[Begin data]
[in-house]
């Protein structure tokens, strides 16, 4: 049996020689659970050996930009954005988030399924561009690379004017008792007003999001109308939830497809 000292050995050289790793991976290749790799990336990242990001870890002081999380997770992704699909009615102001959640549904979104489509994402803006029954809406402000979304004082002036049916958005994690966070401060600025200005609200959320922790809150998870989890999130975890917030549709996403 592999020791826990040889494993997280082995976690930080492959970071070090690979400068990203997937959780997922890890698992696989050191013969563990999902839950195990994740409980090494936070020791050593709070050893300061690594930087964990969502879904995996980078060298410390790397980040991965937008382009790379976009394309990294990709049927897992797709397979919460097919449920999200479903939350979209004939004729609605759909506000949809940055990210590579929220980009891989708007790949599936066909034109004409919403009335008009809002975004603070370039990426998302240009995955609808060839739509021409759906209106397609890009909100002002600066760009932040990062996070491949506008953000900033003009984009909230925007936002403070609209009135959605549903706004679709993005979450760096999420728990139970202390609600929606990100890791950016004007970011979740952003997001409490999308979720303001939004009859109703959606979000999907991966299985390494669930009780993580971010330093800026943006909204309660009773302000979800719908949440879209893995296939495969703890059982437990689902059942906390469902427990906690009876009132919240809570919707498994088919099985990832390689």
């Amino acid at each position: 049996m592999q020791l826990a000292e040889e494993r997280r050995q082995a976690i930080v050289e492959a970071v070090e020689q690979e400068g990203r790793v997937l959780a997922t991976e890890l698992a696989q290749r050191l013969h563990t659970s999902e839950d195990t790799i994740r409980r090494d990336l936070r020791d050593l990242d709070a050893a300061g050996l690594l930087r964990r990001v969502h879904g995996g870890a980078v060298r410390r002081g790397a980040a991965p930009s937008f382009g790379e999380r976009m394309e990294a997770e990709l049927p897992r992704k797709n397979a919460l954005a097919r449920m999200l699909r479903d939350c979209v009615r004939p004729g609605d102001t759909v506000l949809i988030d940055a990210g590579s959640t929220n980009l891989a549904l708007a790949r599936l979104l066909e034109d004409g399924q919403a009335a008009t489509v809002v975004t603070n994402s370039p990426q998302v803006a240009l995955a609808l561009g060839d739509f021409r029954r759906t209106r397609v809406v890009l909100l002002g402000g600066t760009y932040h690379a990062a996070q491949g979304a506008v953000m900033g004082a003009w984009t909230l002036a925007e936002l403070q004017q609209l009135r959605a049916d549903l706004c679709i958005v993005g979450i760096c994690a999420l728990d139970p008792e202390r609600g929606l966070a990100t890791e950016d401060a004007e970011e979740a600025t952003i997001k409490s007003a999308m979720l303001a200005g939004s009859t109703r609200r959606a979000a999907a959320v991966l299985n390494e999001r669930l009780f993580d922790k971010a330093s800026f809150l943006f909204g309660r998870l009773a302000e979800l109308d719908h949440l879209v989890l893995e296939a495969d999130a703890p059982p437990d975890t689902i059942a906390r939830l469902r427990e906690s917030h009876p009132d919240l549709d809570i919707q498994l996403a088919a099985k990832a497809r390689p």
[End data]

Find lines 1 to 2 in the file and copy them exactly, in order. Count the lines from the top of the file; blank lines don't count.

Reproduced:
[in-house]
């Protein structure tokens, strides 16, 4: 049996020689659970050996930009954005988030399924561009690379004017008792007003999001109308939830497809 000292050995050289790793991976290749790799990336990242990001870890002081999380997770992704699909009615102001959640549904979104489509994402803006029954809406402000979304004082002036049916958005994690966070401060600025200005609200959320922790809150998870989890999130975890917030549709996403 592999020791826990040889494993997280082995976690930080492959970071070090690979400068990203997937959780997922890890698992696989050191013969563990999902839950195990994740409980090494936070020791050593709070050893300061690594930087964990969502879904995996980078060298410390790397980040991965937008382009790379976009394309990294990709049927897992797709397979919460097919449920999200479903939350979209004939004729609605759909506000949809940055990210590579929220980009891989708007790949599936066909034109004409919403009335008009809002975004603070370039990426998302240009995955609808060839739509021409759906209106397609890009909100002002600066760009932040990062996070491949506008953000900033003009984009909230925007936002403070609209009135959605549903706004679709993005979450760096999420728990139970202390609600929606990100890791950016004007970011979740952003997001409490999308979720303001939004009859109703959606979000999907991966299985390494669930009780993580971010330093800026943006909204309660009773302000979800719908949440879209893995296939495969703890059982437990689902059942906390469902427990906690009876009132919240809570919707498994088919099985990832390689």